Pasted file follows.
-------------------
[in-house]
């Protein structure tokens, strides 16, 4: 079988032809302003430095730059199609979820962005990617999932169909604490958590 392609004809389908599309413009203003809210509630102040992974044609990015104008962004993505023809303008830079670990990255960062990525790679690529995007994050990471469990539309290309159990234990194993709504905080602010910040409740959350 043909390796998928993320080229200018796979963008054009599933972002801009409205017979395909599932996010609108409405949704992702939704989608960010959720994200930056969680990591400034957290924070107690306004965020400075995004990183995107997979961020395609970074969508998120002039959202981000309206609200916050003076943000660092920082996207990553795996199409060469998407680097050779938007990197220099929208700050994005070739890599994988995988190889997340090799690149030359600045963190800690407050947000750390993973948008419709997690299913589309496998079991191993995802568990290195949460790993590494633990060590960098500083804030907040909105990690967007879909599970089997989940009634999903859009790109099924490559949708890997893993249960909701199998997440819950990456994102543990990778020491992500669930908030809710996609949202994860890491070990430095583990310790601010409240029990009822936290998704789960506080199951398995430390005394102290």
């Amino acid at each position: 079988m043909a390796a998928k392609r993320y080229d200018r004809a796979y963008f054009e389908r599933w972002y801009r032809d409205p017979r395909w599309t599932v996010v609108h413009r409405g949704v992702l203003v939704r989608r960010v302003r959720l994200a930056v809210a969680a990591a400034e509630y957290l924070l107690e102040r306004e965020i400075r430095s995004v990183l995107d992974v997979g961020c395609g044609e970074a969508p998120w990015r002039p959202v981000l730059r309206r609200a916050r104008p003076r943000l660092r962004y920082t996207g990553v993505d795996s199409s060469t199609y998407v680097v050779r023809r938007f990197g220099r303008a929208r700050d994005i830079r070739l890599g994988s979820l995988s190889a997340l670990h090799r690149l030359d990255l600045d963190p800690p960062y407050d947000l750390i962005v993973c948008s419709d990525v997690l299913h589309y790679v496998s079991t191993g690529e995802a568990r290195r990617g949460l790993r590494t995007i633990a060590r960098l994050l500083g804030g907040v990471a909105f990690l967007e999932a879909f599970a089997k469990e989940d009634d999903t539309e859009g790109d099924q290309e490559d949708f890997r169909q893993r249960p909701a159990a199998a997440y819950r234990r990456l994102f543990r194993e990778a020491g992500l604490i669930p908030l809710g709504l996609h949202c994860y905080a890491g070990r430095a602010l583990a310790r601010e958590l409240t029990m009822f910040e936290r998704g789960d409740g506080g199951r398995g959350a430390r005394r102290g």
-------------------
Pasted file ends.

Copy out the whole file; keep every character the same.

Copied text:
[in-house]
């Protein structure tokens, strides 16, 4: 079988032809302003430095730059199609979820962005990617999932169909604490958590 392609004809389908599309413009203003809210509630102040992974044609990015104008962004993505023809303008830079670990990255960062990525790679690529995007994050990471469990539309290309159990234990194993709504905080602010910040409740959350 043909390796998928993320080229200018796979963008054009599933972002801009409205017979395909599932996010609108409405949704992702939704989608960010959720994200930056969680990591400034957290924070107690306004965020400075995004990183995107997979961020395609970074969508998120002039959202981000309206609200916050003076943000660092920082996207990553795996199409060469998407680097050779938007990197220099929208700050994005070739890599994988995988190889997340090799690149030359600045963190800690407050947000750390993973948008419709997690299913589309496998079991191993995802568990290195949460790993590494633990060590960098500083804030907040909105990690967007879909599970089997989940009634999903859009790109099924490559949708890997893993249960909701199998997440819950990456994102543990990778020491992500669930908030809710996609949202994860890491070990430095583990310790601010409240029990009822936290998704789960506080199951398995430390005394102290």
């Amino acid at each position: 079988m043909a390796a998928k392609r993320y080229d200018r004809a796979y963008f054009e389908r599933w972002y801009r032809d409205p017979r395909w599309t599932v996010v609108h413009r409405g949704v992702l203003v939704r989608r960010v302003r959720l994200a930056v809210a969680a990591a400034e509630y957290l924070l107690e102040r306004e965020i400075r430095s995004v990183l995107d992974v997979g961020c395609g044609e970074a969508p998120w990015r002039p959202v981000l730059r309206r609200a916050r104008p003076r943000l660092r962004y920082t996207g990553v993505d795996s199409s060469t199609y998407v680097v050779r023809r938007f990197g220099r303008a929208r700050d994005i830079r070739l890599g994988s979820l995988s190889a997340l670990h090799r690149l030359d990255l600045d963190p800690p960062y407050d947000l750390i962005v993973c948008s419709d990525v997690l299913h589309y790679v496998s079991t191993g690529e995802a568990r290195r990617g949460l790993r590494t995007i633990a060590r960098l994050l500083g804030g907040v990471a909105f990690l967007e999932a879909f599970a089997k469990e989940d009634d999903t539309e859009g790109d099924q290309e490559d949708f890997r169909q893993r249960p909701a159990a199998a997440y819950r234990r990456l994102f543990r194993e990778a020491g992500l604490i669930p908030l809710g709504l996609h949202c994860y905080a890491g070990r430095a602010l583990a310790r601010e958590l409240t029990m009822f910040e936290r998704g789960d409740g506080g199951r398995g959350a430390r005394r102290g």